Emergency Situation: Fire at Central World, Bangkok
Front office staff had barged into my room saying my students had cancelled. I wondered why, given the fact that they were just a few floors below me.
“Fai mai,” she said with a straight face.”
“What is fai mai?” I replied anxiously.
Of course she didn’t understand much English, but then I quickly realized that she was saying “fire.” She told me, “get your stuff and go.”
You don’t have to tell me twice! When black people hear danger, we’re out in the matter of seconds. I tried saying goodbye to them but they weren’t responsive because they were trying to close shop.
I quickly ran to the elevator (not sure why the elevator instead of the fire escape) and waited. The monitors were indicating that some elevators were full and I was growing more anxious because of the past — September 11th — and of course, being in a country that has one of the worst safety records in all of humanity.
I got on the elevator with 8 others and being on an elevator with women on their phones, chatting, made it far worse.
It wasn’t that they were frantic, it was the fact that they were speaking loudly and not giving a damn about the situation. Almost as if they thought nothing was happening. Another woman, who was pregnant, got on and casually got on the phone, and off the elevator at the 3rd floor. She didn’t even pay attention and walked out, slowly, and I damn near slammed the doors on her. I then said “idiot.”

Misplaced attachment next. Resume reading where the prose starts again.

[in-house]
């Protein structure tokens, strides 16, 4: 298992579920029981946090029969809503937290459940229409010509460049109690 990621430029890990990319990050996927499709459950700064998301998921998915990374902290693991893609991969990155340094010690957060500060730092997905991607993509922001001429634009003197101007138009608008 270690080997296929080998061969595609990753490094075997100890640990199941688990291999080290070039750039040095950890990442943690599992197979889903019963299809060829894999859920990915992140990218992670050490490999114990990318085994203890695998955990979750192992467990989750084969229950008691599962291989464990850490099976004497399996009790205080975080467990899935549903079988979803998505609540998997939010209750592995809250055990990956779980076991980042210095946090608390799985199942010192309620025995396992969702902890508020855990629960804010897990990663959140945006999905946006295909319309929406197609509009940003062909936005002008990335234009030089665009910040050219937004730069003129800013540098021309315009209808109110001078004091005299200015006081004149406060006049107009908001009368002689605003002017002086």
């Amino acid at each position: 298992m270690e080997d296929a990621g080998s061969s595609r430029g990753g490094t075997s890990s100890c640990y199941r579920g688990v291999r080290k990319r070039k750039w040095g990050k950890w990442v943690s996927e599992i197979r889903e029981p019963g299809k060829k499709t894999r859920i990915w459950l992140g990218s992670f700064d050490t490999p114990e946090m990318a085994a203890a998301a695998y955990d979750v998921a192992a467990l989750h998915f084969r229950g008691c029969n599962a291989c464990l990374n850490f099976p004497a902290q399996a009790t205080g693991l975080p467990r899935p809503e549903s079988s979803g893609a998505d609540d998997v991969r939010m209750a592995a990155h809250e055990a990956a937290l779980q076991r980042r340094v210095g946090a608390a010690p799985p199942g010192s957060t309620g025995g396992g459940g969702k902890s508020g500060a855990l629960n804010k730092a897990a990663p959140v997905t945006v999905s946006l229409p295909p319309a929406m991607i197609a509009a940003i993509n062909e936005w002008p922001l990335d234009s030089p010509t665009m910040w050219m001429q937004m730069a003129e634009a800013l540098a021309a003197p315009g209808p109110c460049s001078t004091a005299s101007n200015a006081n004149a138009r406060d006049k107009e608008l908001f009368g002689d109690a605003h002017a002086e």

I finally got to the first floor and knew exactly where I was, how many steps I needed to take to get to the front entrance, and how many seconds.
Luckily, I got out and realized the fire wasn’t in my tower, nor in the area where I got out.
But the point I’m trying to make here is, when reality hits, especially emergency situations, why is it that some people have zero awareness or sense of urgency? This is why people end up dead. This happens of course in developing countries, but it happens in the western world, too.
You know your girlfriend has become distant. She stops calling as often. She keeps saying, “everything is ok,” and you continue to probe. She doesn’t answer calls as often and seems disinterested in everything.
Confront the reality. I’m very straightforward in these situations. In fact, I had someone confront reality with me, two times, leading me on at the beginning of this year. It was quite funny actually because I knew I would never live in Vietnam, but I was prolonging the inevitable. She gave up not only once, but twice. I shrugged my shoulders because I had already gotten the closure needed when the second try was in full effect. Nonetheless, she kinda confronted reality for the both of us, but this was scary because when a little distance comes, she falls apart. Be very aware of these people because you don’t even want to get emotionally involved with people like this from the beginning.
Your workload has decreased. Red flags are very apparent. Workmates become distance. You know there isn’t a future, but complacency has sat in. Your body owns you and tells you “but you’ll never get a new job! Just stay here until doomsday!”
A lot of you, including myself, have gone through this before. When you sense something, trust your instinct. It doesn’t make sense to continue working at a place where you’ve invested so much energy and haven’t gotten the recognition.